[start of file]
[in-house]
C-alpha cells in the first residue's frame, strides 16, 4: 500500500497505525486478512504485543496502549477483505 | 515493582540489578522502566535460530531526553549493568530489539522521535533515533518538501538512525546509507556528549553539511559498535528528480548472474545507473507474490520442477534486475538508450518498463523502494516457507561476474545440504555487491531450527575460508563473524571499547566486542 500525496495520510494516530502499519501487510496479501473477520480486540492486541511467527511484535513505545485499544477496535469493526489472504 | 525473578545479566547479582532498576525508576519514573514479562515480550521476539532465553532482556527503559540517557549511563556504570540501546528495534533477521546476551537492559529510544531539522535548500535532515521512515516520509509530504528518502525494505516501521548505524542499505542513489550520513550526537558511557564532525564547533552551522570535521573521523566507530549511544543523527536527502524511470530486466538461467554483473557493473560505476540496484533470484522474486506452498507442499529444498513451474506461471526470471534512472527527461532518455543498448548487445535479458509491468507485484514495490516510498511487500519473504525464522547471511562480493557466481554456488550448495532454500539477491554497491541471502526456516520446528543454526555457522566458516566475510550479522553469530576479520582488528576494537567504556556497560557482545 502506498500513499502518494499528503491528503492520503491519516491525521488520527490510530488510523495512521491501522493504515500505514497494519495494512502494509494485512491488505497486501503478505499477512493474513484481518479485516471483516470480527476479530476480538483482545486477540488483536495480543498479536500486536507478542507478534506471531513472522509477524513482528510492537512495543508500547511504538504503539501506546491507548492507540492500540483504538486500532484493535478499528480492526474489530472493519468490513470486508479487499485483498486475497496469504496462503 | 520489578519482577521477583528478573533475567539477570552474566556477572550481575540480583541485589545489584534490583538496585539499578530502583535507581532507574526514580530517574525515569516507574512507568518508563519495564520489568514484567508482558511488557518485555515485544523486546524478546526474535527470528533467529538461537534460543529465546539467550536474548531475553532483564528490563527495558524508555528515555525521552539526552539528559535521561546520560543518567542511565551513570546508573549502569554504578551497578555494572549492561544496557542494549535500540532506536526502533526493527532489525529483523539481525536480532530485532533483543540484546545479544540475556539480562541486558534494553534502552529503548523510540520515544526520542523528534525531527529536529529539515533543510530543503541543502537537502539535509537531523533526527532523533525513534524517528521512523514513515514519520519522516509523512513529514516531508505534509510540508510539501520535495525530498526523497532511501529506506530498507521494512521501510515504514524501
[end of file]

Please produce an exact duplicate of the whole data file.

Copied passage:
[in-house]
C-alpha cells in the first residue's frame, strides 16, 4: 500500500497505525486478512504485543496502549477483505 | 515493582540489578522502566535460530531526553549493568530489539522521535533515533518538501538512525546509507556528549553539511559498535528528480548472474545507473507474490520442477534486475538508450518498463523502494516457507561476474545440504555487491531450527575460508563473524571499547566486542 500525496495520510494516530502499519501487510496479501473477520480486540492486541511467527511484535513505545485499544477496535469493526489472504 | 525473578545479566547479582532498576525508576519514573514479562515480550521476539532465553532482556527503559540517557549511563556504570540501546528495534533477521546476551537492559529510544531539522535548500535532515521512515516520509509530504528518502525494505516501521548505524542499505542513489550520513550526537558511557564532525564547533552551522570535521573521523566507530549511544543523527536527502524511470530486466538461467554483473557493473560505476540496484533470484522474486506452498507442499529444498513451474506461471526470471534512472527527461532518455543498448548487445535479458509491468507485484514495490516510498511487500519473504525464522547471511562480493557466481554456488550448495532454500539477491554497491541471502526456516520446528543454526555457522566458516566475510550479522553469530576479520582488528576494537567504556556497560557482545 502506498500513499502518494499528503491528503492520503491519516491525521488520527490510530488510523495512521491501522493504515500505514497494519495494512502494509494485512491488505497486501503478505499477512493474513484481518479485516471483516470480527476479530476480538483482545486477540488483536495480543498479536500486536507478542507478534506471531513472522509477524513482528510492537512495543508500547511504538504503539501506546491507548492507540492500540483504538486500532484493535478499528480492526474489530472493519468490513470486508479487499485483498486475497496469504496462503 | 520489578519482577521477583528478573533475567539477570552474566556477572550481575540480583541485589545489584534490583538496585539499578530502583535507581532507574526514580530517574525515569516507574512507568518508563519495564520489568514484567508482558511488557518485555515485544523486546524478546526474535527470528533467529538461537534460543529465546539467550536474548531475553532483564528490563527495558524508555528515555525521552539526552539528559535521561546520560543518567542511565551513570546508573549502569554504578551497578555494572549492561544496557542494549535500540532506536526502533526493527532489525529483523539481525536480532530485532533483543540484546545479544540475556539480562541486558534494553534502552529503548523510540520515544526520542523528534525531527529536529529539515533543510530543503541543502537537502539535509537531523533526527532523533525513534524517528521512523514513515514519520519522516509523512513529514516531508505534509510540508510539501520535495525530498526523497532511501529506506530498507521494512521501510515504514524501